Carton later said NFL reporters “will try to make a name for themselves by putting out a story” about quarterbacks who take responsibility for their teams failures, while Wilson wouldn’t accept the blame.

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Sports Radio News

Greg Hill: Ben Watson, Peter Burns Drama Was A Bit

“Be careful when you’re talking about somebody’s wife and their kids. ‘Cause not everybody jokes the same way.”

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Peter Burns and Ben Watson shared an awkward exchange during the halftime show of an SEC Network football game over the weekend, and many are still debating whether Watson walking off the set was serious or not. Count part of the cast of The Greg Hill Show on WEEI as doubters.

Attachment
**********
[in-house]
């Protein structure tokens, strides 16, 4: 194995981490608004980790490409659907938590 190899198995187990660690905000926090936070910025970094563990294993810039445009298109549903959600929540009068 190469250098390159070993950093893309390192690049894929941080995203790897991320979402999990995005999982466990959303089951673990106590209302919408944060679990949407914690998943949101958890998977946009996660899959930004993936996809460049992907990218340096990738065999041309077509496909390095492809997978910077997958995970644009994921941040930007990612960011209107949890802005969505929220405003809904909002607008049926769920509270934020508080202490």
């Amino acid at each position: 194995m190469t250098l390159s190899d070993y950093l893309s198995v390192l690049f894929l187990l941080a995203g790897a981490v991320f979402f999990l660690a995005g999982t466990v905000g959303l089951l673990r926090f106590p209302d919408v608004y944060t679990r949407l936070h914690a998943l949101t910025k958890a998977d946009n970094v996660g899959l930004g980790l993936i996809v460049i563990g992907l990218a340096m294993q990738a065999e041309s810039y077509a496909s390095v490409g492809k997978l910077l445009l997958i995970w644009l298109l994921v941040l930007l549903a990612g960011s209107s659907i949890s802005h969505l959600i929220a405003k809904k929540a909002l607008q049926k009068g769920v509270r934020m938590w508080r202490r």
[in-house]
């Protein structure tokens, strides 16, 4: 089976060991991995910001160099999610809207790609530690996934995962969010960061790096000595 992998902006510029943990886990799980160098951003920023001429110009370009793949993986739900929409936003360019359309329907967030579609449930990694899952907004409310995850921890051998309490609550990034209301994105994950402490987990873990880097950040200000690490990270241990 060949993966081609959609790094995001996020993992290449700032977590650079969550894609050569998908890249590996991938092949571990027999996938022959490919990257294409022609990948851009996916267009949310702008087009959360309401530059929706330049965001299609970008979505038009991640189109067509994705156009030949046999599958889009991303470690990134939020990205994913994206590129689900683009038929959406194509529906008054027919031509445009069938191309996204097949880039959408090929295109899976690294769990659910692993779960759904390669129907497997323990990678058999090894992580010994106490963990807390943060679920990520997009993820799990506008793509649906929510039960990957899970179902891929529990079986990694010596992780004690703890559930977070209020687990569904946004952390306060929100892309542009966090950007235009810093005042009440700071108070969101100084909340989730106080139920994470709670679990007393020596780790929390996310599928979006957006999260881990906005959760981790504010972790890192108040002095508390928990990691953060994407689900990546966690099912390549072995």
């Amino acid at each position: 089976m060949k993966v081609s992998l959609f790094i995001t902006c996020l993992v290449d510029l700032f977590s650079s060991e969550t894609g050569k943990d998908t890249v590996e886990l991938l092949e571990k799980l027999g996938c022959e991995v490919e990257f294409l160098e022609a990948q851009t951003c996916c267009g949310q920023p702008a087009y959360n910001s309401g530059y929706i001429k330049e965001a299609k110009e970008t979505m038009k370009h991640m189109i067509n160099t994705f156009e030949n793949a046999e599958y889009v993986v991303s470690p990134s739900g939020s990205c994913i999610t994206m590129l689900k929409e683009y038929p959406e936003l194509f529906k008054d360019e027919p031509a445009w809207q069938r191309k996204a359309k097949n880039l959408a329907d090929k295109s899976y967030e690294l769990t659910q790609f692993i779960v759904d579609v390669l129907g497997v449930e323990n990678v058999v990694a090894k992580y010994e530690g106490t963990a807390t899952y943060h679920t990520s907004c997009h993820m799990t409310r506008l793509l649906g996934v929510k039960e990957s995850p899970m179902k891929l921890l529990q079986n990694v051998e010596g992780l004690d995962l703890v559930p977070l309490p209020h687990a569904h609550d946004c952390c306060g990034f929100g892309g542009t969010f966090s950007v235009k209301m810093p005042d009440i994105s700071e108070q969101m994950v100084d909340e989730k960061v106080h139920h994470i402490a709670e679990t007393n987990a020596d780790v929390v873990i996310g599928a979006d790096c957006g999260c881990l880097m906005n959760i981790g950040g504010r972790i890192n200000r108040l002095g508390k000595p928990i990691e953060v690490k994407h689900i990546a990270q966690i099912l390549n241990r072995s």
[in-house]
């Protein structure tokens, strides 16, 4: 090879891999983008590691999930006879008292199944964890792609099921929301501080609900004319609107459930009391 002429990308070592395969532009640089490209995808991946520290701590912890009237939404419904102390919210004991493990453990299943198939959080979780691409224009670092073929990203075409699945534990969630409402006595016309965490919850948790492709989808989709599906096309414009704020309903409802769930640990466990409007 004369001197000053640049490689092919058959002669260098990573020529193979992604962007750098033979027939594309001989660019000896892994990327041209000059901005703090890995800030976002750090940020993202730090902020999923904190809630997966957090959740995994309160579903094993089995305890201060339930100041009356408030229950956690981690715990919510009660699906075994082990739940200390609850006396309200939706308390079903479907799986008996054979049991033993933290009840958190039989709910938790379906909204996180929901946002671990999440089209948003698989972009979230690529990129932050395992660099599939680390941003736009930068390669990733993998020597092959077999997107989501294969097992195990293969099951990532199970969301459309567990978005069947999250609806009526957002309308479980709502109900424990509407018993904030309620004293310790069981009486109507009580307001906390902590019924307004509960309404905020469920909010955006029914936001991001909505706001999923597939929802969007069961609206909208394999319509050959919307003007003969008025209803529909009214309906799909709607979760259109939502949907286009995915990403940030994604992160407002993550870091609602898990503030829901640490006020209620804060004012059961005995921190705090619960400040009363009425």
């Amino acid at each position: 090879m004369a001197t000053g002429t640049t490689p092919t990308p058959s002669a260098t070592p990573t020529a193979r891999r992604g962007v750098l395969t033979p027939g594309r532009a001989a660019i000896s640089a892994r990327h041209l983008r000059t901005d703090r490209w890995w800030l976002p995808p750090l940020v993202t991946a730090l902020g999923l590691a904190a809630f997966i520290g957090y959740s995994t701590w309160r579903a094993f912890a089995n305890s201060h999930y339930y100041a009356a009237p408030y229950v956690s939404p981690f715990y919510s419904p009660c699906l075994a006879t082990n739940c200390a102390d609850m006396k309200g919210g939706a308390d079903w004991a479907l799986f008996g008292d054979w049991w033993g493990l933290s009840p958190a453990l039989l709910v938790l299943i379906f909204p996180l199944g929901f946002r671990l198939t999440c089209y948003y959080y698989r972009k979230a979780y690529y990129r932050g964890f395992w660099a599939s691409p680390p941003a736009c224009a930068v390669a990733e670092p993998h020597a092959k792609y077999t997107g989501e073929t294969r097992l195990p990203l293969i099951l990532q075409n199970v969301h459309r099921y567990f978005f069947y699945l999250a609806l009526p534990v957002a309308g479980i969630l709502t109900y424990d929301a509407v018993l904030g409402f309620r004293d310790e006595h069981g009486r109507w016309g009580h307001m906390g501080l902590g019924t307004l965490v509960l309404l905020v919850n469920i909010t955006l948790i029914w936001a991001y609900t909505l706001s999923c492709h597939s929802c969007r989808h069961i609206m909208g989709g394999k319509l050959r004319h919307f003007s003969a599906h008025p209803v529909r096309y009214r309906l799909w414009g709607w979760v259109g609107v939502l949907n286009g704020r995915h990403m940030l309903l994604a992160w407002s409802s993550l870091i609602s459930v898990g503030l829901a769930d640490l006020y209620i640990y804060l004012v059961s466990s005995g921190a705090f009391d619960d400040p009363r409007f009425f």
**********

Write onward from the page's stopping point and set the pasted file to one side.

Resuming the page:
“That was a a bit,” Courtney Cox said. “That was absolutely a bit.”

“Yeah, unlike the Chris Rock/Will Smith thing, I assume that was a bit,” Hill said. “I can’t believe that Ben Watson is really angry about that.”

“I dunno, man. There’s been a lot of speculation that it isn’t,” Jermaine Wiggins added. “There are people who are very sensitive about you clowning on them or joking with them. Especially with joking about their wife. Some people can’t handle jokes like that.”

After a back-and-forth with Cox about the legitimacy of the joke, Wiggins concluded by saying for some folks family is off limits.

“I’ve learned something in my 47 years on this Earth: be careful when you’re talking about somebody’s wife and their kids. ‘Cause not everybody jokes the same way.”